As if I hadn’t already placed Australian actress Essie Davis on a pedestal awhile back after our brief Q&A preceding the premiere of Miss Fisher’s Murder Mysteries, along comes what could perhaps be the best horror flick to come out since William Friedkin’s The Exorcist back in 1973. If it’s in a word, or it’s in a look, you can’t get rid of the Babadook! For Essie Davis fans, The Babadook is definitely not your father’s Miss Fisher.
Essie Davis (a.k.a. Miss Phryne Fisher) plays single mother Amelia, a caretaker to the elderly, who lives in an Australian town in a ramshackle, spooky house with her six year-old son Samuel (Noah Wiseman). Her husband Oskar died six years earlier, in a car accident, on the day his son was born. When a children’s book turns up, introducing the monster The Babadook, Samuel is scared- the monster is said to enter a house when invited, knocking on the door three timesand calling “dook-dook-dook!”, and never leaves.
The film, which plays to everyone’s childhood fear of the boogeyman and are scarily documented in a children’s book Mister Babadook which mysteriously appears in Amelia and Samuel’s lives, has received stellar reviews ever since its January 2014 premiere at Sundance including Variety, The Hollywood Reporter and Indiewire. It has won eight international film awards out to ten nominations and has been released in both Australia and France so far. The film is set for a 24 October premiere in the UK and a November 28 premiere in the U.S.
Looks like it’s time to sleep with the light on beginning November 29.
It’s hard to believe that, after only three series, Scott & Bailey was one of the early adopters of the concept of featuring strong female police officers. The series was pretty much the lone-wolf on the telly when it came to showcasing strong female characters in roles that were more complicated and had substance. It now seems to be much more commonplace given the recent performances of Keeley Hawes and Vicky McClure in Line of Duty, Gillian Anderson in The Fall and Sarah Lancashire in Happy Valley. Based on an original idea by Suranne Jones and Sally Lindsay, who plays Rachel’s sister Alison in the drama, Scott & Bailey follows two female detectives who are part of the Major Incident Team (i.e. murder investigation, etc.) in Manchester.
Jones and Lesley Sharp will reprise their roles as Rachel Bailey and Janet Scott in series 4 with the always brilliant Amelia Bullmore not only returning as DCI Gill Murray but, given co-creator Sally Wainwright’s increased workload (Last Tango in Halifax, Happy Valley), will also take over lead writer duties for series four. Bullmore admits to having taken a deep intake of breath when she watched series one of Wainwright’s other creation, Happy Valley.
“I watched it and thought, ‘God, look at that! Are we just sort of trotting around the car park here with Scott & Bailey?’” says Bullmore. “It was so intense and extreme. It was like Mummy suddenly had a Latin lover! But you have to hold your nerve. They are very different shows and Sally Wainwright made some really sound choices when she gave birth to Scott & Bailey all those years ago. So you just have to hang on to your hat.”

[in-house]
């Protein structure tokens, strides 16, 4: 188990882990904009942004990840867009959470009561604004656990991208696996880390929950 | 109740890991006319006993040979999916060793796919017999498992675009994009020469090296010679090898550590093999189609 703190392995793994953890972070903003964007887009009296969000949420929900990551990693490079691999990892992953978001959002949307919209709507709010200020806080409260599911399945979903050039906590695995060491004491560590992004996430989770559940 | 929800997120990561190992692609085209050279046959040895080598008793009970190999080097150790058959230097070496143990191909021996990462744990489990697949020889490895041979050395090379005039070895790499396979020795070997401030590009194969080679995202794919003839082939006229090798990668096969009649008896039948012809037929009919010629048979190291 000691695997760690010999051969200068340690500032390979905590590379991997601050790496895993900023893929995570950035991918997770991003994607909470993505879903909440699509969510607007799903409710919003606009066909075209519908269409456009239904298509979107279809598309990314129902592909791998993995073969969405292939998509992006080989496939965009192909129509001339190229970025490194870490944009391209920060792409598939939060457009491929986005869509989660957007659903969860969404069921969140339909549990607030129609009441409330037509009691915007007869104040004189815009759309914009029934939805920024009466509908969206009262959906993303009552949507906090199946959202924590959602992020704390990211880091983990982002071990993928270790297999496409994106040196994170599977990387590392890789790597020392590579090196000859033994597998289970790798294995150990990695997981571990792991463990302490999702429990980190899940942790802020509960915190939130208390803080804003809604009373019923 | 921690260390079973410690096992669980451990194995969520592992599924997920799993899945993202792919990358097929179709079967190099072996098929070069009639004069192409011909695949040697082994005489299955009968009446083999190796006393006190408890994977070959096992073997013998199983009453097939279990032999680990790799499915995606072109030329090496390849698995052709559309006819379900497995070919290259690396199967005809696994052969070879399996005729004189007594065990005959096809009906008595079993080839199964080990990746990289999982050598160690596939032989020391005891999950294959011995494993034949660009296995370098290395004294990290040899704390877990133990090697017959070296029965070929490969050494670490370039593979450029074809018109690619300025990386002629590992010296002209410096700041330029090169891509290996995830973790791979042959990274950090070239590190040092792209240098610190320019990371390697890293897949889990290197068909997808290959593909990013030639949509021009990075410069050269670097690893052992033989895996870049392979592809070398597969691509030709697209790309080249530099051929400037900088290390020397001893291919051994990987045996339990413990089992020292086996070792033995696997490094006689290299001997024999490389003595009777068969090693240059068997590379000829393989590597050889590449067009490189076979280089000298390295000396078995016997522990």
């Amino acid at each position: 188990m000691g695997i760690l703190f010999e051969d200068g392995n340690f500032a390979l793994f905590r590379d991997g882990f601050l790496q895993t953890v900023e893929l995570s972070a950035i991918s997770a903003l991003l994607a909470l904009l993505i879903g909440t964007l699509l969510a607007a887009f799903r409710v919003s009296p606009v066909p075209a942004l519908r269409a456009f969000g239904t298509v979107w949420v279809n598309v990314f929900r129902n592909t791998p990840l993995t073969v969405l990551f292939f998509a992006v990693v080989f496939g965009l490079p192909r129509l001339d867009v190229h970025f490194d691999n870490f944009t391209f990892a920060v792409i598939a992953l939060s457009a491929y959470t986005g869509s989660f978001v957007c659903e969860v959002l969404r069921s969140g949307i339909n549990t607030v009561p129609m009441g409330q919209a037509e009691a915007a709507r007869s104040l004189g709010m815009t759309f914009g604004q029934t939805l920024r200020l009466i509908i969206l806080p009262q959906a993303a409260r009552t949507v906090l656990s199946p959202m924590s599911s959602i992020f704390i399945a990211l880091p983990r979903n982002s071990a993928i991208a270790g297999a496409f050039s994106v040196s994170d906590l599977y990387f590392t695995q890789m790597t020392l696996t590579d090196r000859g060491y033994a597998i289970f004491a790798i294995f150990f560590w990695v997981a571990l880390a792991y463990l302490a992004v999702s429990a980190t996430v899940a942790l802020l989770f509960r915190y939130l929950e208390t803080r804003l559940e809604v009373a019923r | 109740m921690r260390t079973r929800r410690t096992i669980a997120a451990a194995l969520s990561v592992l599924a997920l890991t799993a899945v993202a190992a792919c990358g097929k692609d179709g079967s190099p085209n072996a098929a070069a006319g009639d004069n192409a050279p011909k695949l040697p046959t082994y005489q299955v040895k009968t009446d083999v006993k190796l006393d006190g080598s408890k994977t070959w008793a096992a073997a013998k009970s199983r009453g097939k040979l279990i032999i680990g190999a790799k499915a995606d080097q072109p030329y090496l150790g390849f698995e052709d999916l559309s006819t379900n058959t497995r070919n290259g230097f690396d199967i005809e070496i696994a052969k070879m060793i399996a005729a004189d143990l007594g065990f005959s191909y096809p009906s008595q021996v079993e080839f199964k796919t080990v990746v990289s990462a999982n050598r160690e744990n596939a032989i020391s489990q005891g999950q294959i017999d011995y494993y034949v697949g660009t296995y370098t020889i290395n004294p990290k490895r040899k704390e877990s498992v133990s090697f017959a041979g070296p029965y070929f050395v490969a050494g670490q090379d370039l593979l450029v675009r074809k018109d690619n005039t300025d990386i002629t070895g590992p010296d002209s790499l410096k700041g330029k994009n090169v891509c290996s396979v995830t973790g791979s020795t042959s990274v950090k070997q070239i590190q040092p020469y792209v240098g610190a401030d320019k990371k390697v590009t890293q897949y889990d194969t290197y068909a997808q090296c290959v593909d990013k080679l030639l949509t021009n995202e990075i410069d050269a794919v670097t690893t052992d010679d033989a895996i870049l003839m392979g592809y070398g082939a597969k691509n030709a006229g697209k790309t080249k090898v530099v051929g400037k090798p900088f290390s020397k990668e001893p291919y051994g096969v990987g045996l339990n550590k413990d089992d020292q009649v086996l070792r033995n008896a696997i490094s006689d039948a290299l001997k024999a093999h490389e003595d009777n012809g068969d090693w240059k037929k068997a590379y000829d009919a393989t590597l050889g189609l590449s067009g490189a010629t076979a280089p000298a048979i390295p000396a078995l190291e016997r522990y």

While cast and crew remain tight-lipped about what will transpire following the rocky end to series 3 and the relationship between the two main characters, Sharp did reveal that while her character Janet Scott will be in competition with colleague Rachel Bailey (Suranne Jones) for a sergeant’s post, “…the competitiveness will not lead to a fresh bust-up”. Scott & Bailey returns on Wednesday, September 10 at 9:00pm on ITV. The series will return in early 2015 on public television stations in the States.
THE IMITATION GAME with Benedict Cumberbatch staring as Alan Turing, the genius British mathematician, logician, cryptologist and computer scientist who led the charge to crack the German Enigma Code that helped the Allies win WWII, is set to hit theaters in both the US and the UK this November. Following WWII, Turing went on to assist with the development of computers at the University of Manchester after the war, but was prosecuted by the UK government in 1952 for homosexual acts which the country deemed illegal at the time.
The film, which also stars Keira Knightley as Joan Clarke, the English cryptanalyst who also worked as a code-breaker at Bletchley Park during World War II, takes a close-up look at the race against time by Turing and his team of code-breakers at Britain’s top-secret Government Code and Cypher School (GC&CS) known as Bletchley Park, during the darkest days of World War II. The ‘team of code-breakers’ were comprised of a motley group of scholars, mathematicians, linguists, chess champions and intelligence officers with a powerful ally in Prime Minister Winston Churchill. It was Churchill who authorized the provision of any resource they required.